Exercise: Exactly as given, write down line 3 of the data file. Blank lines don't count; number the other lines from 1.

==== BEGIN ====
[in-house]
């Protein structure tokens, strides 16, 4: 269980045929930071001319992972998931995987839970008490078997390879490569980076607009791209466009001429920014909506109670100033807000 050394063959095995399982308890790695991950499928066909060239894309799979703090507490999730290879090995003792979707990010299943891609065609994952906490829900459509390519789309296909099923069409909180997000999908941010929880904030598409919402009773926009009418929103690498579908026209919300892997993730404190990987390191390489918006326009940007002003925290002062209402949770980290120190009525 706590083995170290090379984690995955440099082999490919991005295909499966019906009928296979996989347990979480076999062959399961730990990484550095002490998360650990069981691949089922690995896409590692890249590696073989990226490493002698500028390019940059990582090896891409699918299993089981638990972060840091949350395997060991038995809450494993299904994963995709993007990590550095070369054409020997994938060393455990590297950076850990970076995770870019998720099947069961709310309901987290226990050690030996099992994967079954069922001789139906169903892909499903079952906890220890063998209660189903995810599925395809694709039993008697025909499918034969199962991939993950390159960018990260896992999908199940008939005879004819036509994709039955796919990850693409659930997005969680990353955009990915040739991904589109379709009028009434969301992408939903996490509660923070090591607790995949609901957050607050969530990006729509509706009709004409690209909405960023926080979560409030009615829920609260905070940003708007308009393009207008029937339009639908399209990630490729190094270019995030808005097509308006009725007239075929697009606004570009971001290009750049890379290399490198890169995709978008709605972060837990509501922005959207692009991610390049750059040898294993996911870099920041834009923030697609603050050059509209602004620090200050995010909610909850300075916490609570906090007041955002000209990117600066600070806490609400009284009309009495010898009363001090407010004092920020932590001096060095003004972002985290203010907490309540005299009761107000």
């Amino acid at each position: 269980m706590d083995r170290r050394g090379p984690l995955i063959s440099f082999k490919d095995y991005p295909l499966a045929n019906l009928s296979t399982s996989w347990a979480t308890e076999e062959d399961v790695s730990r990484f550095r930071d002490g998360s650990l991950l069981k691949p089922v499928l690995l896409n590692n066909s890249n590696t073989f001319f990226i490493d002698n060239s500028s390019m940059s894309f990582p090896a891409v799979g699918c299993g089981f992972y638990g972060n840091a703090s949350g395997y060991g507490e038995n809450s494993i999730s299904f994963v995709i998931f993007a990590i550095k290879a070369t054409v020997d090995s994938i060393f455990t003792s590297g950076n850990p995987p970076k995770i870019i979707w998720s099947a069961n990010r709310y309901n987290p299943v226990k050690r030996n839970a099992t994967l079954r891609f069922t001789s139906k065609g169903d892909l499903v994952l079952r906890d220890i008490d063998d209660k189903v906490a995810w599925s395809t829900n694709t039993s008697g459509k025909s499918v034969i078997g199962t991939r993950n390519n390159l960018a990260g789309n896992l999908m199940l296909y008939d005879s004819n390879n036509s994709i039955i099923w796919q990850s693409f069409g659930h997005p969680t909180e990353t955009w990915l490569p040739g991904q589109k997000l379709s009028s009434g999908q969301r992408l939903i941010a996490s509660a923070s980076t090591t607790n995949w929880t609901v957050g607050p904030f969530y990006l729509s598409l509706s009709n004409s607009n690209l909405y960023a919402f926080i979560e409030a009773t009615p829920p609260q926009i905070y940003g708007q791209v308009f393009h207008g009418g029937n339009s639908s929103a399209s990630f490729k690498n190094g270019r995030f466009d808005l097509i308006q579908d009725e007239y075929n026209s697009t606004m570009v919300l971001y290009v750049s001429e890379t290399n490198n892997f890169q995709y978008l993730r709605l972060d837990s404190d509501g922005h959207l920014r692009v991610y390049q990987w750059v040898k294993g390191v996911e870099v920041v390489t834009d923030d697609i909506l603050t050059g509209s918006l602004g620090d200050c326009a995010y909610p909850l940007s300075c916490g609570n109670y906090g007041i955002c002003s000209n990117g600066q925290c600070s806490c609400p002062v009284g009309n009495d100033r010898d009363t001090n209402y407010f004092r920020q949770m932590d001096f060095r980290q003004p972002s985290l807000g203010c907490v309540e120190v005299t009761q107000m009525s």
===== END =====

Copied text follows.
């Amino acid at each position: 269980m706590d083995r170290r050394g090379p984690l995955i063959s440099f082999k490919d095995y991005p295909l499966a045929n019906l009928s296979t399982s996989w347990a979480t308890e076999e062959d399961v790695s730990r990484f550095r930071d002490g998360s650990l991950l069981k691949p089922v499928l690995l896409n590692n066909s890249n590696t073989f001319f990226i490493d002698n060239s500028s390019m940059s894309f990582p090896a891409v799979g699918c299993g089981f992972y638990g972060n840091a703090s949350g395997y060991g507490e038995n809450s494993i999730s299904f994963v995709i998931f993007a990590i550095k290879a070369t054409v020997d090995s994938i060393f455990t003792s590297g950076n850990p995987p970076k995770i870019i979707w998720s099947a069961n990010r709310y309901n987290p299943v226990k050690r030996n839970a099992t994967l079954r891609f069922t001789s139906k065609g169903d892909l499903v994952l079952r906890d220890i008490d063998d209660k189903v906490a995810w599925s395809t829900n694709t039993s008697g459509k025909s499918v034969i078997g199962t991939r993950n390519n390159l960018a990260g789309n896992l999908m199940l296909y008939d005879s004819n390879n036509s994709i039955i099923w796919q990850s693409f069409g659930h997005p969680t909180e990353t955009w990915l490569p040739g991904q589109k997000l379709s009028s009434g999908q969301r992408l939903i941010a996490s509660a923070s980076t090591t607790n995949w929880t609901v957050g607050p904030f969530y990006l729509s598409l509706s009709n004409s607009n690209l909405y960023a919402f926080i979560e409030a009773t009615p829920p609260q926009i905070y940003g708007q791209v308009f393009h207008g009418g029937n339009s639908s929103a399209s990630f490729k690498n190094g270019r995030f466009d808005l097509i308006q579908d009725e007239y075929n026209s697009t606004m570009v919300l971001y290009v750049s001429e890379t290399n490198n892997f890169q995709y978008l993730r709605l972060d837990s404190d509501g922005h959207l920014r692009v991610y390049q990987w750059v040898k294993g390191v996911e870099v920041v390489t834009d923030d697609i909506l603050t050059g509209s918006l602004g620090d200050c326009a995010y909610p909850l940007s300075c916490g609570n109670y906090g007041i955002c002003s000209n990117g600066q925290c600070s806490c609400p002062v009284g009309n009495d100033r010898d009363t001090n209402y407010f004092r920020q949770m932590d001096f060095r980290q003004p972002s985290l807000g203010c907490v309540e120190v005299t009761q107000m009525s």